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Teddy was born with a rare heart defect called Ventricular Inversion of the Left-Transposition. This means that the stronger side of his heart was pumping blood to his lungs and the weaker side of his heart was trying to circulate the blood to his whole body. In addition to his inverted ventricles, Teddy also had Transposition of the Great Arteries. This means that the two arteries that bring blood to the heart (one artery takes it to the right chamber of the heart, the other artery takes it to the left chamber) were also backwards. So, because so much of Teddy’s heart was backwards, we usually just say he was born with a “backwards heart”.

At birth, Teddy was perfect. No signs of distress, no cardiac failure, nothing. The team of cardiologists who reviewed Teddy’s case all agreed that if Teddy’s heart could work sufficiently the way it was, then it would be best to leave it alone. The big catch was that they DID anticipate that at some point in time, Teddy’s heart would fail him. The team of cardiologists just didn’t know when. It could be when he is 70 years old, it could be when he’s 30, it could even be when he’s 5.

Teddy’s heart failed at age 2 months. Because we hadn’t performed surgery on his heart right away, we found out that it would take two surgeries to mend Teddy’s heart. After his recovery from the first surgery, Teddy would have to grow and gain strength for three months and then he would have his second surgery.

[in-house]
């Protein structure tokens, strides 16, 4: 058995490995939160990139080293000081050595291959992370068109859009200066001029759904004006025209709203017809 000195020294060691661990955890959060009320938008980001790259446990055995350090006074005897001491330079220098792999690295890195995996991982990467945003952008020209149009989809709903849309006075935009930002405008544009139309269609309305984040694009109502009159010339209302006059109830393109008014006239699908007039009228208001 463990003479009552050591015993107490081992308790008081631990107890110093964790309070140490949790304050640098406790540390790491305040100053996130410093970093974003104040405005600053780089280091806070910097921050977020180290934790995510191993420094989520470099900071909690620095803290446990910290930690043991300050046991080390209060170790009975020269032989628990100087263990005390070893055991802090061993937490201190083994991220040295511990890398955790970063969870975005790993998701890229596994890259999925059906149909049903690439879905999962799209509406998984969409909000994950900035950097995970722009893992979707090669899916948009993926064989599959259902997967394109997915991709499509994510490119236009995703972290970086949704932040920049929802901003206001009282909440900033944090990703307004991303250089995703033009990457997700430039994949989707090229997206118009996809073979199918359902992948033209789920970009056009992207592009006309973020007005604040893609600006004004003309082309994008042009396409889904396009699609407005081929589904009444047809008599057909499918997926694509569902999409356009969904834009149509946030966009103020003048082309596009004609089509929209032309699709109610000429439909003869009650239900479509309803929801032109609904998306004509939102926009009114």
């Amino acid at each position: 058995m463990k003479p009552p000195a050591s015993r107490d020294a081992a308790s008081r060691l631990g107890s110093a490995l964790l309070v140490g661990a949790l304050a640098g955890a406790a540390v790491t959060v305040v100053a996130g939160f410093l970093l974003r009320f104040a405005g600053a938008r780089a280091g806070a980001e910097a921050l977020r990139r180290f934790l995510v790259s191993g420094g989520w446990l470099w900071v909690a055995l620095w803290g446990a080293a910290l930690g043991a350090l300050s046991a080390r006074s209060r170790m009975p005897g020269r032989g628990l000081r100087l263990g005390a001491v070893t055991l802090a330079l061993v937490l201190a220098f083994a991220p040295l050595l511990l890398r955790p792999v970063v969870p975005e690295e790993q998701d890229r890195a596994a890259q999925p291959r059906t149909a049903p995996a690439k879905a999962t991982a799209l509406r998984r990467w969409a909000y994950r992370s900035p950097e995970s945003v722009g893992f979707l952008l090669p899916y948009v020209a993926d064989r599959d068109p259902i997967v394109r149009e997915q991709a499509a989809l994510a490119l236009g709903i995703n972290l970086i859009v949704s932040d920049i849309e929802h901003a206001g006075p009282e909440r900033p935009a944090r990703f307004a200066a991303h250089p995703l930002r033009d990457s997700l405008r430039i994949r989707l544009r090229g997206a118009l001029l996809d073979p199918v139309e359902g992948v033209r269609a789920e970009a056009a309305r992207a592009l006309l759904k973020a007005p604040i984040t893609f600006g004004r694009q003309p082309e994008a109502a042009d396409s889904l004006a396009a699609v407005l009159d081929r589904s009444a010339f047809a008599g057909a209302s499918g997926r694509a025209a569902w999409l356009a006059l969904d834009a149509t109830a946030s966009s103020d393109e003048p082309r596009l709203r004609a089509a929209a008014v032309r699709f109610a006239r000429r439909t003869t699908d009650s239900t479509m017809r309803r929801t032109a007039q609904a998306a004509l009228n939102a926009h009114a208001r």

Shortly after surgery #1, Teddy became very sick. We drove him up to Omaha Children’s Hospital ourselves and called our doctors on the way to tell them what we were doing. After one day in the hospital, Teddy was moved to ICU and diagnosed with congestive heart failure. He was no longer able to sustain his life on his own and would require the assistance of many medications and machines.

We knew that we wouldn’t be able to wait three more months for Teddy to have surgery #2 so his surgeon suggested that we do a repeat of surgery #1 to try to excel his progress and prepare him for the next step in surgery quicker.

Surgery #2 was done and the results were not desirable. Teddy got sicker quicker and required more and more assistance in sustaining his life. So, ready or not, surgery #3 was scheduled.

Surgery #3 was a big day. We knew that Teddy’s life depended on this surgery. If it failed, Teddy’s life would be over. Teddy was taken to the OR at 7:00 a.m. He was about to undergo a surgery that had never been done in Omaha before. A surgery that had only been invented in the last 10 years. A surgery that would take both Pediatric Heart Surgeons at Children’s Hospital. A surgery that would ultimately last 12 hours. Around 8:00 p.m. we were finally able to peak at our little Teddy Bear and praise God for his provision and protection on Teddy’s precious little heart.

Teddy has done very well since his life-saving surgery. Our original hope was that he would not have to go through open-heart surgery again. However, over the past few years we have been tracking two of his valves as their function has slowly worsened. We now prepare for a fourth-open heart surgery with hopes that the valves are repairable and will not need to be replaced.

Teddy’s life is full of joy. He is a strong-willed, feisty, amusing, and surprisingly shy child. We swell up with pride knowing that God chose us to be his family.

Below are a few of his nicknames that define his amusing character:

  • Teddy the Tornado
  • Teddy Bear
  • Theodorable
  • Teddy the Tank
  • Avalanche